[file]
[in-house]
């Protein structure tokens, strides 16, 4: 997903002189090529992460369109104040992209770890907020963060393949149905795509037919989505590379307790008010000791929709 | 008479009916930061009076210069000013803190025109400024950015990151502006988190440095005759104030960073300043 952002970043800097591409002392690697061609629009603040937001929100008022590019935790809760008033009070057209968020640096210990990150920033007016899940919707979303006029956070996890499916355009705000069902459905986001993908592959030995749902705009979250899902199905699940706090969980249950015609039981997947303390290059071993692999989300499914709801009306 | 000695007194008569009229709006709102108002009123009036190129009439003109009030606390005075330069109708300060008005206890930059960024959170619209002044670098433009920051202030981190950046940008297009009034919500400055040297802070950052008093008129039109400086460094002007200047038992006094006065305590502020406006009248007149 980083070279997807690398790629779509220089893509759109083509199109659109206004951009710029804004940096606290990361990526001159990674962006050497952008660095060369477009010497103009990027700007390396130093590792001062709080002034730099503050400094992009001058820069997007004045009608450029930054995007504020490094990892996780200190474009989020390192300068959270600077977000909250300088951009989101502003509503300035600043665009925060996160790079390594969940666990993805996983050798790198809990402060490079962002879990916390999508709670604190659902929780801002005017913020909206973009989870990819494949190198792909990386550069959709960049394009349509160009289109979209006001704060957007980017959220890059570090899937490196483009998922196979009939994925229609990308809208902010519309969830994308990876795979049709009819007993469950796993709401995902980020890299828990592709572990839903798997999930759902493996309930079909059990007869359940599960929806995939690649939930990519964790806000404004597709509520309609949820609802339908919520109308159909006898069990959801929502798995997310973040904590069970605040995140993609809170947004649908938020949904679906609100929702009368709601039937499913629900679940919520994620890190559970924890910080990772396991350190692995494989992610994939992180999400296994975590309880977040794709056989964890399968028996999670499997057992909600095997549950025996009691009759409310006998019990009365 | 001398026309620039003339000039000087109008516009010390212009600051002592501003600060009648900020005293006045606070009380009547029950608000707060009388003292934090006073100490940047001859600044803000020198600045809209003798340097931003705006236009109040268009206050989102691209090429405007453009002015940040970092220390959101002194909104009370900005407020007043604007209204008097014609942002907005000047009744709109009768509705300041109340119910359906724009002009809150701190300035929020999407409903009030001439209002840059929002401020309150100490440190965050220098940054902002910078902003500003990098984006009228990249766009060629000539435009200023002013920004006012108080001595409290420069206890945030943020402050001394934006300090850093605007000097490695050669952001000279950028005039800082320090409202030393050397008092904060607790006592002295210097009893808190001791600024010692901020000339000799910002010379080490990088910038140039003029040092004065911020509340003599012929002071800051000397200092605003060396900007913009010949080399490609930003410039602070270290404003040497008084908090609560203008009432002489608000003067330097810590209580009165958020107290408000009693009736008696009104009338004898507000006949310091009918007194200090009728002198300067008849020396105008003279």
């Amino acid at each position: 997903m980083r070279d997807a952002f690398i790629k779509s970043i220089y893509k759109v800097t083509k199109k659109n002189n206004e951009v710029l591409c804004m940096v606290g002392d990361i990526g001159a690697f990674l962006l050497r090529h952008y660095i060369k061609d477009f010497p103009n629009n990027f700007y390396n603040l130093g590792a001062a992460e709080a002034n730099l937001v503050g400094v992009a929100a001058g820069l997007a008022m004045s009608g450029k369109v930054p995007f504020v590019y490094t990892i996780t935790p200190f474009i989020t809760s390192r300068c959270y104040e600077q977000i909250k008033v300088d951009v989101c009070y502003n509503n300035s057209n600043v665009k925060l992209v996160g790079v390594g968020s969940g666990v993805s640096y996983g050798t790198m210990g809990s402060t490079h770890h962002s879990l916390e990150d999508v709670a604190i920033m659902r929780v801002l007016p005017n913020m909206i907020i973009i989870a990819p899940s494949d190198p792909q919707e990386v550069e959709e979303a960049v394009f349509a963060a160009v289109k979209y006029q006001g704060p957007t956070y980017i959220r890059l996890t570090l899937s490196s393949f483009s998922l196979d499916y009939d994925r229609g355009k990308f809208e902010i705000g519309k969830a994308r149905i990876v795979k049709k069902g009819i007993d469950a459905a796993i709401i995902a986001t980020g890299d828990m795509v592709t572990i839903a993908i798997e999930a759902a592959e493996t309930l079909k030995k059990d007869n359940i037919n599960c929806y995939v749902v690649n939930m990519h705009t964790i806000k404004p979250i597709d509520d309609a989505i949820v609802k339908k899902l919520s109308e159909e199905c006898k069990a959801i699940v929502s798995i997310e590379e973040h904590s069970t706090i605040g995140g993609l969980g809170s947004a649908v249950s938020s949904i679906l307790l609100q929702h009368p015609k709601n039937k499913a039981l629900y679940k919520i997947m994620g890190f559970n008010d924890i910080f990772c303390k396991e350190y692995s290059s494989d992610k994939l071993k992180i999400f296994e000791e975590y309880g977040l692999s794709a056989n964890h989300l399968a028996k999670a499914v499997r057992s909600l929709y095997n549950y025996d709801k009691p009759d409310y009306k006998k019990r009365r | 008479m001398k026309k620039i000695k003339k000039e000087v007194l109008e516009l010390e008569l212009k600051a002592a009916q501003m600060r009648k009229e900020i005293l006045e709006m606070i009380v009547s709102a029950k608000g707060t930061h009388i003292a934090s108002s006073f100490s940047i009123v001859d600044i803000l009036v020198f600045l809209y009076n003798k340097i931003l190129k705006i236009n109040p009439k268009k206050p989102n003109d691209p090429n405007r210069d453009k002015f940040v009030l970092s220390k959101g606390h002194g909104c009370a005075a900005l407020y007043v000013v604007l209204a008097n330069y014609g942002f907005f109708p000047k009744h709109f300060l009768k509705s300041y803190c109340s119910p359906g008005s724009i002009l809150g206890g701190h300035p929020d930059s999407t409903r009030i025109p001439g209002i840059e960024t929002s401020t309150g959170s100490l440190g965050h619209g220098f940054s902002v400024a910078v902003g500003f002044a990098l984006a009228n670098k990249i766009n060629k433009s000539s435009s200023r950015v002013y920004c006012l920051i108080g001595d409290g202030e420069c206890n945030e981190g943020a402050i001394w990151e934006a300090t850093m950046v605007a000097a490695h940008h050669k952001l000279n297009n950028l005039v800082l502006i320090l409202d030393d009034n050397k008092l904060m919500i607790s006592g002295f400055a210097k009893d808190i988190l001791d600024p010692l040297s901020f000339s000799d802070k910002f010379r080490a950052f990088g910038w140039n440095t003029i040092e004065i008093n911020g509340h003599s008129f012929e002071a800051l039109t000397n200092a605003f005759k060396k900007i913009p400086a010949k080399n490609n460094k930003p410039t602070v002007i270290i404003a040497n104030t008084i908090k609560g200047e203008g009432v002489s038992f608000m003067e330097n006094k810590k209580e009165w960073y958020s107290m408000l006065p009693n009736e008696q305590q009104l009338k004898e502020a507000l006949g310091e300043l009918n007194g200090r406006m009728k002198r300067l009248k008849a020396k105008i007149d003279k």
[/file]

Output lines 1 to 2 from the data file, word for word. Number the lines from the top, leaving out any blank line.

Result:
[in-house]
């Protein structure tokens, strides 16, 4: 997903002189090529992460369109104040992209770890907020963060393949149905795509037919989505590379307790008010000791929709 | 008479009916930061009076210069000013803190025109400024950015990151502006988190440095005759104030960073300043 952002970043800097591409002392690697061609629009603040937001929100008022590019935790809760008033009070057209968020640096210990990150920033007016899940919707979303006029956070996890499916355009705000069902459905986001993908592959030995749902705009979250899902199905699940706090969980249950015609039981997947303390290059071993692999989300499914709801009306 | 000695007194008569009229709006709102108002009123009036190129009439003109009030606390005075330069109708300060008005206890930059960024959170619209002044670098433009920051202030981190950046940008297009009034919500400055040297802070950052008093008129039109400086460094002007200047038992006094006065305590502020406006009248007149 980083070279997807690398790629779509220089893509759109083509199109659109206004951009710029804004940096606290990361990526001159990674962006050497952008660095060369477009010497103009990027700007390396130093590792001062709080002034730099503050400094992009001058820069997007004045009608450029930054995007504020490094990892996780200190474009989020390192300068959270600077977000909250300088951009989101502003509503300035600043665009925060996160790079390594969940666990993805996983050798790198809990402060490079962002879990916390999508709670604190659902929780801002005017913020909206973009989870990819494949190198792909990386550069959709960049394009349509160009289109979209006001704060957007980017959220890059570090899937490196483009998922196979009939994925229609990308809208902010519309969830994308990876795979049709009819007993469950796993709401995902980020890299828990592709572990839903798997999930759902493996309930079909059990007869359940599960929806995939690649939930990519964790806000404004597709509520309609949820609802339908919520109308159909006898069990959801929502798995997310973040904590069970605040995140993609809170947004649908938020949904679906609100929702009368709601039937499913629900679940919520994620890190559970924890910080990772396991350190692995494989992610994939992180999400296994975590309880977040794709056989964890399968028996999670499997057992909600095997549950025996009691009759409310006998019990009365 | 001398026309620039003339000039000087109008516009010390212009600051002592501003600060009648900020005293006045606070009380009547029950608000707060009388003292934090006073100490940047001859600044803000020198600045809209003798340097931003705006236009109040268009206050989102691209090429405007453009002015940040970092220390959101002194909104009370900005407020007043604007209204008097014609942002907005000047009744709109009768509705300041109340119910359906724009002009809150701190300035929020999407409903009030001439209002840059929002401020309150100490440190965050220098940054902002910078902003500003990098984006009228990249766009060629000539435009200023002013920004006012108080001595409290420069206890945030943020402050001394934006300090850093605007000097490695050669952001000279950028005039800082320090409202030393050397008092904060607790006592002295210097009893808190001791600024010692901020000339000799910002010379080490990088910038140039003029040092004065911020509340003599012929002071800051000397200092605003060396900007913009010949080399490609930003410039602070270290404003040497008084908090609560203008009432002489608000003067330097810590209580009165958020107290408000009693009736008696009104009338004898507000006949310091009918007194200090009728002198300067008849020396105008003279």